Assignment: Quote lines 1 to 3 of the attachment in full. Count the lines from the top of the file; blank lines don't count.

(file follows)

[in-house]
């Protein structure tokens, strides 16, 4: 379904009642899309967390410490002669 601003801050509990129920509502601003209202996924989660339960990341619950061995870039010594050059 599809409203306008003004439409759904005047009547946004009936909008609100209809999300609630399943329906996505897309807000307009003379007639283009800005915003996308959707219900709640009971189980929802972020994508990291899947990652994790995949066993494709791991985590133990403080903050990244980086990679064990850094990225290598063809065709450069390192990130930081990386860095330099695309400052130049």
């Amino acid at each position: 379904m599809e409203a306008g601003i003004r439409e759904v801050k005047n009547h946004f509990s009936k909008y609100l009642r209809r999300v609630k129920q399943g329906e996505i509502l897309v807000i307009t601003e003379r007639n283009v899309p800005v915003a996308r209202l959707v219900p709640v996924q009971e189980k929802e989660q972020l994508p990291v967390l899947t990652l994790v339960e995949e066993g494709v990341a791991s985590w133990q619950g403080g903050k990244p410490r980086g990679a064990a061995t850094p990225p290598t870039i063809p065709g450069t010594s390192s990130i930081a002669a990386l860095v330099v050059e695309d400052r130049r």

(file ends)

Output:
[in-house]
């Protein structure tokens, strides 16, 4: 379904009642899309967390410490002669 601003801050509990129920509502601003209202996924989660339960990341619950061995870039010594050059 599809409203306008003004439409759904005047009547946004009936909008609100209809999300609630399943329906996505897309807000307009003379007639283009800005915003996308959707219900709640009971189980929802972020994508990291899947990652994790995949066993494709791991985590133990403080903050990244980086990679064990850094990225290598063809065709450069390192990130930081990386860095330099695309400052130049």
């Amino acid at each position: 379904m599809e409203a306008g601003i003004r439409e759904v801050k005047n009547h946004f509990s009936k909008y609100l009642r209809r999300v609630k129920q399943g329906e996505i509502l897309v807000i307009t601003e003379r007639n283009v899309p800005v915003a996308r209202l959707v219900p709640v996924q009971e189980k929802e989660q972020l994508p990291v967390l899947t990652l994790v339960e995949e066993g494709v990341a791991s985590w133990q619950g403080g903050k990244p410490r980086g990679a064990a061995t850094p990225p290598t870039i063809p065709g450069t010594s390192s990130i930081a002669a990386l860095v330099v050059e695309d400052r130049r």